Volume. XXXiii, No. 47
Sunday, 19 May 2019

From the Pastor’s Heart: Jerusalem (3)

We saw that Josephus describes Jerusalem by distinguishing five distinct regions, and I wrote about three of them last week.  They are (1) The Upper City or Upper Market Place (The hill, Zion, or the City of David), (2) AAs I was closing the previous article, I felt that I should inform you of the background history of Jerusalem a bit.  Especially, I mentioned the name Antiochus Epiphanes without any explanation, though he needs our attention in order for us to understand the Jerusalem history better.  Thus, today I am going to write this article based on characters.


Alexander the Great

There are lots of stories related to this great king and the Jews.  There are traditions and legends about his relationship with the Jews.  I thought the Jewish Encyclopedia itself may enlighten us about the Jewish view of him.  The following is a direct quote from the Jewish Encyclopedia under the heading of Alexander the Great:


The celebrated conqueror of the East, 356-323 B.C.  By introducing Hellenic culture into Syria and Egypt, he had probably more influence on the development of Judaism than any one individual not a Jew by race.  Yet, curiously enough, there are no personal details which connect him with Jewish history, save that after the siege of Tyre, 332 B.C., he marched through Palestine unopposed, except in the case of Gaza, which was razed to the ground.  He is mentioned by name only in the Apocryphal I Macc. (i. 1-8, vi. 2).  It is supposed that the Book of Daniel alludes to Alexander when it refers to a mighty king that "shall stand up, that shall rule with great dominion," whose kingdom shall be destroyed after his death (Dan. xi. 3).  The vision of the "fourth beast, dreadful and terrible, and strong exceedingly," devouring and breaking all in pieces (ibid. vii. 7), may also be an allusion to Alexander.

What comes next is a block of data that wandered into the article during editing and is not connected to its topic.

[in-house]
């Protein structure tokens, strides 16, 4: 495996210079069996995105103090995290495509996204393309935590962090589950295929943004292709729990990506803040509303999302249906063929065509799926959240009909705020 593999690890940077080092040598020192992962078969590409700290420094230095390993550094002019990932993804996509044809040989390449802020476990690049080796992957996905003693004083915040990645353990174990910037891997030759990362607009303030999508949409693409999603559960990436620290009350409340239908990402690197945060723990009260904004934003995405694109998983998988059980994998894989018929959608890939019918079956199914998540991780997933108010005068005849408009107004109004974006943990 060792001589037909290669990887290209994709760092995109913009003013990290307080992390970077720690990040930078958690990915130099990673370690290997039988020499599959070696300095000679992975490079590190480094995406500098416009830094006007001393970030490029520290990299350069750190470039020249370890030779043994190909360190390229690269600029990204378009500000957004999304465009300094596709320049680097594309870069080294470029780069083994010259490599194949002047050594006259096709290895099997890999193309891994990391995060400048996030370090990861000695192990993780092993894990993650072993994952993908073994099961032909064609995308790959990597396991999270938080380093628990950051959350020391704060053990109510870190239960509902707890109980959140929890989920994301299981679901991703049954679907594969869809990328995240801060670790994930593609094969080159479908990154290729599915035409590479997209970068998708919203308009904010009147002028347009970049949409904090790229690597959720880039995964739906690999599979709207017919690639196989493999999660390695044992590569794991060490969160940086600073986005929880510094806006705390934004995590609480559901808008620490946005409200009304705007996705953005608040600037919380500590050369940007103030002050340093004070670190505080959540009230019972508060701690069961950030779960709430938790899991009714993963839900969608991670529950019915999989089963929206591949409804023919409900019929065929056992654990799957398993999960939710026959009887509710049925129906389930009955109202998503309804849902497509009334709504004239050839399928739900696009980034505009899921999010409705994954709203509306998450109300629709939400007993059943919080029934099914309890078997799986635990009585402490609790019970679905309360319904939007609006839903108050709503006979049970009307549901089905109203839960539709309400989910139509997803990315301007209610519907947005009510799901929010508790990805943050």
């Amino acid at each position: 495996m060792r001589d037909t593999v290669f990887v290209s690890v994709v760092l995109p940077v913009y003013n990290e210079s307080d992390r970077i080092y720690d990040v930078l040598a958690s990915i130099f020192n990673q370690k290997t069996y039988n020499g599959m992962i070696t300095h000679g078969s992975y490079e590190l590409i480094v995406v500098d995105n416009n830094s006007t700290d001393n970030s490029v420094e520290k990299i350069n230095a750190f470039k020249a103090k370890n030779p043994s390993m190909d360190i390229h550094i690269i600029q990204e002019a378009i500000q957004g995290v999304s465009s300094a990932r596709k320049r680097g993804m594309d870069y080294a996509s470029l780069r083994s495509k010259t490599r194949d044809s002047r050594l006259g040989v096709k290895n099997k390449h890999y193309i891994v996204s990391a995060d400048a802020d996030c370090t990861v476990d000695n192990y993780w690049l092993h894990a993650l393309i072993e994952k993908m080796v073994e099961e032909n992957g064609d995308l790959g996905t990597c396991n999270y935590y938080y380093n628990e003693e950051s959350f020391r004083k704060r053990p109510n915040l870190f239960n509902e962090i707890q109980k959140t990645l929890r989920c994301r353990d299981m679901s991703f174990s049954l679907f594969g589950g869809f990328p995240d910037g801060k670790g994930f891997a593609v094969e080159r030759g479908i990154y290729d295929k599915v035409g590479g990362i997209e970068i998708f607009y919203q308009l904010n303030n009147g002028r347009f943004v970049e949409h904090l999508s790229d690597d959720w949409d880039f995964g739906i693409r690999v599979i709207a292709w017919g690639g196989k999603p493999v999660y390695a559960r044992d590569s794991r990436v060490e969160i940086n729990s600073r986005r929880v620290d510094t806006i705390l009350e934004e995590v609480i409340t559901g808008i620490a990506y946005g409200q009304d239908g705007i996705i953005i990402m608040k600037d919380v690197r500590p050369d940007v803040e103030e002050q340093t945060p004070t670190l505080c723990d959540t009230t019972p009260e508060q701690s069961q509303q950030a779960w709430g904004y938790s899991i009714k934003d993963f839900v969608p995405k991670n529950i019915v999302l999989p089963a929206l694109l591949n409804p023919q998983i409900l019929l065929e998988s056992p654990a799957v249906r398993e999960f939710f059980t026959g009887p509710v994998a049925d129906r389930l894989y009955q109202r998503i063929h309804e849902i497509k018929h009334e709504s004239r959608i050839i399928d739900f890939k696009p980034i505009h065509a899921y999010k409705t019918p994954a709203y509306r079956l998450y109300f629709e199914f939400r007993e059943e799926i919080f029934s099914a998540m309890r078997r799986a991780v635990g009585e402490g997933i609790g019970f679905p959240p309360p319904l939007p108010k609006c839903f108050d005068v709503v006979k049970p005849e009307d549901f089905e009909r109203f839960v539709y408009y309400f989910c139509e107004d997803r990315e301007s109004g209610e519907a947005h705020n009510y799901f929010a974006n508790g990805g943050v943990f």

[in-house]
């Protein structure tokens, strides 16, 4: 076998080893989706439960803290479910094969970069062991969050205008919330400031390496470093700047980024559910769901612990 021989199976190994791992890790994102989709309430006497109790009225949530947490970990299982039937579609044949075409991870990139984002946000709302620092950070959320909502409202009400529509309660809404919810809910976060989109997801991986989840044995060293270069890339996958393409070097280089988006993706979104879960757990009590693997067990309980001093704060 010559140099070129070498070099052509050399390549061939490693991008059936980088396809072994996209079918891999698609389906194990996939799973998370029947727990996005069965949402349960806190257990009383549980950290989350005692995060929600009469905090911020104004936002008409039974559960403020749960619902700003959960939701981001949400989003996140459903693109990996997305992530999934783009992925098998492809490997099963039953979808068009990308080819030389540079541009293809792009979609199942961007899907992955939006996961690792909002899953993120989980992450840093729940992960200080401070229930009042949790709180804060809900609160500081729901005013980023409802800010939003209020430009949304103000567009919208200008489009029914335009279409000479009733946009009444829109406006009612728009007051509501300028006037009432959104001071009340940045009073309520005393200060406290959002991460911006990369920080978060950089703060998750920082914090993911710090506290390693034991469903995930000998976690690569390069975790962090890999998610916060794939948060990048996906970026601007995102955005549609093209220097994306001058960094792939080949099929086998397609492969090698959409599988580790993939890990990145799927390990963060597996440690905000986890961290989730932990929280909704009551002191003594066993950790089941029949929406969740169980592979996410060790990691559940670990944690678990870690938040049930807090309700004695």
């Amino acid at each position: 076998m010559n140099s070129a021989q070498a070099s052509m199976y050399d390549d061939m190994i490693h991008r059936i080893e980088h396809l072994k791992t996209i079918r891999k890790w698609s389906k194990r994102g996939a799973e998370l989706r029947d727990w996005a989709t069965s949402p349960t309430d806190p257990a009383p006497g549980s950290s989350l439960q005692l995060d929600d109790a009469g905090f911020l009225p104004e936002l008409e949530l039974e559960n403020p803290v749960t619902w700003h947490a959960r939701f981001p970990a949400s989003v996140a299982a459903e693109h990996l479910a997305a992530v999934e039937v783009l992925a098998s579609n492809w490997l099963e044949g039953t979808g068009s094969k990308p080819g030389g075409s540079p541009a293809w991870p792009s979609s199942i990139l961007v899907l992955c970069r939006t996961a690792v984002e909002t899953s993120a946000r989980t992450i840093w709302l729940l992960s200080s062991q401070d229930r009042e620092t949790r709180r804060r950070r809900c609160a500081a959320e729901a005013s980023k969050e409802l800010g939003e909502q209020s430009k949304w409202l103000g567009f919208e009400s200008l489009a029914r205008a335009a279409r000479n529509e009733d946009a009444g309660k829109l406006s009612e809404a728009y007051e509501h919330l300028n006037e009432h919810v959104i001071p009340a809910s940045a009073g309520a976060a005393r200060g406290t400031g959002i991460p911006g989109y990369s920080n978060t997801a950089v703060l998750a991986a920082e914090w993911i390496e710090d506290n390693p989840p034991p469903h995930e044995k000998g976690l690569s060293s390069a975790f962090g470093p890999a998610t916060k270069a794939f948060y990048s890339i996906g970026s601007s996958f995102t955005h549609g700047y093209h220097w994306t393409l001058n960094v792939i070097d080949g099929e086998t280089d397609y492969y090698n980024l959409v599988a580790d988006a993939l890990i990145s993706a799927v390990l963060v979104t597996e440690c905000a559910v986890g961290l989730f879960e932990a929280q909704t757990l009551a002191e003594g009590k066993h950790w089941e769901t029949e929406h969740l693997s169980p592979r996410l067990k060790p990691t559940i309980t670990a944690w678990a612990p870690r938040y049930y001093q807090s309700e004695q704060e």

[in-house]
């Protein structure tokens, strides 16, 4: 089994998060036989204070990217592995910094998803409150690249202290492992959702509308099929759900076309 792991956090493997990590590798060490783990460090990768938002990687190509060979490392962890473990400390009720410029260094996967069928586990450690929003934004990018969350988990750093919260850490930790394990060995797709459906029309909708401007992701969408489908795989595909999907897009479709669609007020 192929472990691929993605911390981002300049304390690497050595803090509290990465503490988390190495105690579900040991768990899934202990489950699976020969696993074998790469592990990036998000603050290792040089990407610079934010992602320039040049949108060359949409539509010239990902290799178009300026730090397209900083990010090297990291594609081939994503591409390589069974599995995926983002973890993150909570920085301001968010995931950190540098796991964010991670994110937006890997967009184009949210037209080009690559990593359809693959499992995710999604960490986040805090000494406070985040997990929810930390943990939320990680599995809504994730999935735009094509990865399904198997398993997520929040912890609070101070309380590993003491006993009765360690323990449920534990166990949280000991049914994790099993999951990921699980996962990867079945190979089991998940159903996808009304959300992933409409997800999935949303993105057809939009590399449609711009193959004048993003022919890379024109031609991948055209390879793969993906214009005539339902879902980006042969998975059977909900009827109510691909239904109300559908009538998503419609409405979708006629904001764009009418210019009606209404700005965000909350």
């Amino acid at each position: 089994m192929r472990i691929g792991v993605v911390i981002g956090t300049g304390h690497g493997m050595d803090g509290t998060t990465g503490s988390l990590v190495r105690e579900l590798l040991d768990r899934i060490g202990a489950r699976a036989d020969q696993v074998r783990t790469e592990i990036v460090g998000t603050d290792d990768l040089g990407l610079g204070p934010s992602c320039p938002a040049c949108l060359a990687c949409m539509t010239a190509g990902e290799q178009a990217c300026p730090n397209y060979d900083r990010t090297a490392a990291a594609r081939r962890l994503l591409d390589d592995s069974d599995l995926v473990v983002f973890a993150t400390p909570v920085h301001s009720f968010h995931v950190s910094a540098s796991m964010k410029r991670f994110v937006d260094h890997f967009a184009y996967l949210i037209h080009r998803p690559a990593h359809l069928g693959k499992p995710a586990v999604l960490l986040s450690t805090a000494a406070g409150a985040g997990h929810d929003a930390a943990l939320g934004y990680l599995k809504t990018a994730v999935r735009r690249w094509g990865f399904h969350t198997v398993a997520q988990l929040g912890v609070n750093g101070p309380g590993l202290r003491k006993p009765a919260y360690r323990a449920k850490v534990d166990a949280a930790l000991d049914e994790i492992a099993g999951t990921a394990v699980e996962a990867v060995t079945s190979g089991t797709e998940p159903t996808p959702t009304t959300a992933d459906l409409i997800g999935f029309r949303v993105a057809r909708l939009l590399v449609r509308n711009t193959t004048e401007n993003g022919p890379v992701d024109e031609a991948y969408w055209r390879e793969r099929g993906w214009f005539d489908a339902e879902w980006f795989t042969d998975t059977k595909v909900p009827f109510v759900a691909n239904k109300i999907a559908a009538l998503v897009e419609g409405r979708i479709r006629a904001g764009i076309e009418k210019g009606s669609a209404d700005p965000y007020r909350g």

The only historical event connecting Alexander the Great with the Jews is his visit to Jerusalem, which is recorded by Josephus in a somewhat fantastic manner. According to "Ant." xi. 8, §§ 4-6, Alexander went to Jerusalem after having taken Gaza.  Jaddua, the high priest, had a warning from God received in a dream, in which he saw himself vested in a purple robe, with his miter—that had the golden plate on which the name of God was engraved—on his head.  Accordingly he went to meet Alexander at Sapha ("View" [of the Temple]).  Followed by the priests, all clothed in fine linen, and by a multitude of citizens, Jaddua awaited the coming of the king.  When Alexander saw the high priest, he reverenced God (Lev. R. xiii., end), and saluted Jaddua; while the Jews with one voice greeted Alexander.  When Parmenio, the general, gave expression to the army's surprise at Alexander's extraordinary act—that one who ought to be adored by all as king should adore the high priest of the Jews—Alexander replied: "I did not adore him, but the God who hath honored him with this high-priesthood; for I saw this very person in a dream, in this very habit, when I was at Dios in Macedonia, who, when I was considering with myself how I might obtain dominion of Asia, exhorted me to make no delay, but boldly to pass over the sea, promising that he would conduct my army, and would give me the dominion over the Persians." Alexander then gave the high priest his right hand, and went into the Temple and "offered sacrifice to God according to the high priest's direction," treating the whole priesthood magnificently. "And when the Book of Daniel was shown him [see Dan. vii. 6, viii. 5-8, 20-22, xi. 3-4], wherein Daniel declared that one of the Greeks [] should destroy the empire of the Persians, he supposed that he was the person intended, and rejoiced thereat.  The following day Alexander asked the people what favors he should grant them; and, at the high priest's request, he accorded them the right to live in full enjoyment of the laws of their forefathers. He, furthermore, exempted them from the payment of tribute in the seventh year of release.  To the Jews of Babylonia and Media also he granted like privileges; and to the Jews who were willing to enlist in his army he promised the right to live in accordance with their ancestral laws.  Afterward the Samaritans, having learned of the favors granted the Jews by Alexander, asked for similar privileges; but Alexander declined to accede to their request. The historical character of this account is, however, doubted by many scholars (see Pauly-Wissowa, "Realencyklopädie," i. col. 1422).  Although, according to Josephus ("Contra Ap." ii. 4, quoting Hecatæus), Alexander permitted the Jews to hold the country of Samaria free from tribute as a reward for their fidelity to him, it was he who Hellenized its capital (Schürer, "Gesch." ii. 108). The Sibylline Books (iii. 383) speak of Alexander—who claimed to be the son of Zeus Amon—as "of the progeny of the Kronides, though spurious."